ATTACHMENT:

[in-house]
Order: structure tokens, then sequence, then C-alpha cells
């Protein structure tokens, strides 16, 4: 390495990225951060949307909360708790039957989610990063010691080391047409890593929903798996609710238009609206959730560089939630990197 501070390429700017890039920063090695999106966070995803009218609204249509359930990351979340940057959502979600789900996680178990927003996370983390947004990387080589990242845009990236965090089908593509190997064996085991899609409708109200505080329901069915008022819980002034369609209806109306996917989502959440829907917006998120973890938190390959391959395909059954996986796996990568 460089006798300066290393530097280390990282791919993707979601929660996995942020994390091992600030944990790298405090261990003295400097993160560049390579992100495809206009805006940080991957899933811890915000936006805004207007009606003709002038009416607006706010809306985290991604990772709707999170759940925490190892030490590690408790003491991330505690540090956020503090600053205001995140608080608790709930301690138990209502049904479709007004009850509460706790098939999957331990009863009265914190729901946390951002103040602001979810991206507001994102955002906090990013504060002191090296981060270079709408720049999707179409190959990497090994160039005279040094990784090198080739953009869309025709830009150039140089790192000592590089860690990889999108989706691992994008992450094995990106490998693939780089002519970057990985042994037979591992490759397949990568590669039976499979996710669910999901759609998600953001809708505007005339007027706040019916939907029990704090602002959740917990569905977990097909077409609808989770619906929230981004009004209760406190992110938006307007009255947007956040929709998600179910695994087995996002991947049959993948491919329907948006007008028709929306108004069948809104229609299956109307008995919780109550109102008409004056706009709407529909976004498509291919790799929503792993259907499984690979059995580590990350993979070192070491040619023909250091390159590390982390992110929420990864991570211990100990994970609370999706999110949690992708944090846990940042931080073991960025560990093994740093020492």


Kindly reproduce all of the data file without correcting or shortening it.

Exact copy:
[in-house]
Order: structure tokens, then sequence, then C-alpha cells
């Protein structure tokens, strides 16, 4: 390495990225951060949307909360708790039957989610990063010691080391047409890593929903798996609710238009609206959730560089939630990197 501070390429700017890039920063090695999106966070995803009218609204249509359930990351979340940057959502979600789900996680178990927003996370983390947004990387080589990242845009990236965090089908593509190997064996085991899609409708109200505080329901069915008022819980002034369609209806109306996917989502959440829907917006998120973890938190390959391959395909059954996986796996990568 460089006798300066290393530097280390990282791919993707979601929660996995942020994390091992600030944990790298405090261990003295400097993160560049390579992100495809206009805006940080991957899933811890915000936006805004207007009606003709002038009416607006706010809306985290991604990772709707999170759940925490190892030490590690408790003491991330505690540090956020503090600053205001995140608080608790709930301690138990209502049904479709007004009850509460706790098939999957331990009863009265914190729901946390951002103040602001979810991206507001994102955002906090990013504060002191090296981060270079709408720049999707179409190959990497090994160039005279040094990784090198080739953009869309025709830009150039140089790192000592590089860690990889999108989706691992994008992450094995990106490998693939780089002519970057990985042994037979591992490759397949990568590669039976499979996710669910999901759609998600953001809708505007005339007027706040019916939907029990704090602002959740917990569905977990097909077409609808989770619906929230981004009004209760406190992110938006307007009255947007956040929709998600179910695994087995996002991947049959993948491919329907948006007008028709929306108004069948809104229609299956109307008995919780109550109102008409004056706009709407529909976004498509291919790799929503792993259907499984690979059995580590990350993979070192070491040619023909250091390159590390982390992110929420990864991570211990100990994970609370999706999110949690992708944090846990940042931080073991960025560990093994740093020492």